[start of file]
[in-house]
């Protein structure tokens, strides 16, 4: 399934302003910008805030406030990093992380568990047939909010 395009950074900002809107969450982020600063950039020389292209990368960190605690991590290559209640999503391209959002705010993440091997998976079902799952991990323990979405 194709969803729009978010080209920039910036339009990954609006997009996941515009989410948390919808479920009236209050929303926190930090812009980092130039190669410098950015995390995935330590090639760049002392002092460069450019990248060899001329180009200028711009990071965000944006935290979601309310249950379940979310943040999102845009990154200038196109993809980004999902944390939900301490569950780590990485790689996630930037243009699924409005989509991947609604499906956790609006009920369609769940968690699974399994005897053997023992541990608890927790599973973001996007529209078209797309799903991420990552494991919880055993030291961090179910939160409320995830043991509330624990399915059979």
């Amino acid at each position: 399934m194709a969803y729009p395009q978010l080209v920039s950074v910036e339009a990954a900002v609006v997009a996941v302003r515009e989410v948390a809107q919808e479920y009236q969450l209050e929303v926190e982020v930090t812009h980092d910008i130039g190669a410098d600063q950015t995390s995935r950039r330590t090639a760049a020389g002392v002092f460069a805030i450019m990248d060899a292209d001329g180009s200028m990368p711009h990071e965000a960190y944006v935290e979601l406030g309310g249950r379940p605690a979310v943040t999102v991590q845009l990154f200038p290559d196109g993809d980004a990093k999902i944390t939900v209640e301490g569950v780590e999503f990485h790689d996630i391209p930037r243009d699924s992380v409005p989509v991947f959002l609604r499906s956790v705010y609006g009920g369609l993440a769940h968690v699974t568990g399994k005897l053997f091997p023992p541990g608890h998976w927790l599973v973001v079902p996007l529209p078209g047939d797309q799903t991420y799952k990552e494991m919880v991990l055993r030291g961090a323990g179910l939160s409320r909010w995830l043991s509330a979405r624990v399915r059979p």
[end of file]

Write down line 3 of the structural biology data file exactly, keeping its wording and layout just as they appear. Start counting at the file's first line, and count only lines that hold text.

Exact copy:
């Amino acid at each position: 399934m194709a969803y729009p395009q978010l080209v920039s950074v910036e339009a990954a900002v609006v997009a996941v302003r515009e989410v948390a809107q919808e479920y009236q969450l209050e929303v926190e982020v930090t812009h980092d910008i130039g190669a410098d600063q950015t995390s995935r950039r330590t090639a760049a020389g002392v002092f460069a805030i450019m990248d060899a292209d001329g180009s200028m990368p711009h990071e965000a960190y944006v935290e979601l406030g309310g249950r379940p605690a979310v943040t999102v991590q845009l990154f200038p290559d196109g993809d980004a990093k999902i944390t939900v209640e301490g569950v780590e999503f990485h790689d996630i391209p930037r243009d699924s992380v409005p989509v991947f959002l609604r499906s956790v705010y609006g009920g369609l993440a769940h968690v699974t568990g399994k005897l053997f091997p023992p541990g608890h998976w927790l599973v973001v079902p996007l529209p078209g047939d797309q799903t991420y799952k990552e494991m919880v991990l055993r030291g961090a323990g179910l939160s409320r909010w995830l043991s509330a979405r624990v399915r059979p």